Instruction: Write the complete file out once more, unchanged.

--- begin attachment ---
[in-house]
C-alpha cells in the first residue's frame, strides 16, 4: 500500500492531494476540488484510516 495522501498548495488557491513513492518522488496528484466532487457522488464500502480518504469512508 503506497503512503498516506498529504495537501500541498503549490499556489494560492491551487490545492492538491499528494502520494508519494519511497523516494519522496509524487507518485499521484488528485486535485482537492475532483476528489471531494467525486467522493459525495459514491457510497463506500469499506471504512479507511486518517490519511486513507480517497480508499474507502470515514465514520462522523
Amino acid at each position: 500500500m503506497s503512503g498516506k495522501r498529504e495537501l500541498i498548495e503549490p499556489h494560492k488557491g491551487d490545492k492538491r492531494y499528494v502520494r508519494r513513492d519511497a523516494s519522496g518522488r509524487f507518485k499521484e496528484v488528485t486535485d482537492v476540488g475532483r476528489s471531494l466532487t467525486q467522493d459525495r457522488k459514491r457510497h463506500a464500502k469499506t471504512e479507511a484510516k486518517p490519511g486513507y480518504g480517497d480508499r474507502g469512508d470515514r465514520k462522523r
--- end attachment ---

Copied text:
[in-house]
C-alpha cells in the first residue's frame, strides 16, 4: 500500500492531494476540488484510516 495522501498548495488557491513513492518522488496528484466532487457522488464500502480518504469512508 503506497503512503498516506498529504495537501500541498503549490499556489494560492491551487490545492492538491499528494502520494508519494519511497523516494519522496509524487507518485499521484488528485486535485482537492475532483476528489471531494467525486467522493459525495459514491457510497463506500469499506471504512479507511486518517490519511486513507480517497480508499474507502470515514465514520462522523
Amino acid at each position: 500500500m503506497s503512503g498516506k495522501r498529504e495537501l500541498i498548495e503549490p499556489h494560492k488557491g491551487d490545492k492538491r492531494y499528494v502520494r508519494r513513492d519511497a523516494s519522496g518522488r509524487f507518485k499521484e496528484v488528485t486535485d482537492v476540488g475532483r476528489s471531494l466532487t467525486q467522493d459525495r457522488k459514491r457510497h463506500a464500502k469499506t471504512e479507511a484510516k486518517p490519511g486513507y480518504g480517497d480508499r474507502g469512508d470515514r465514520k462522523r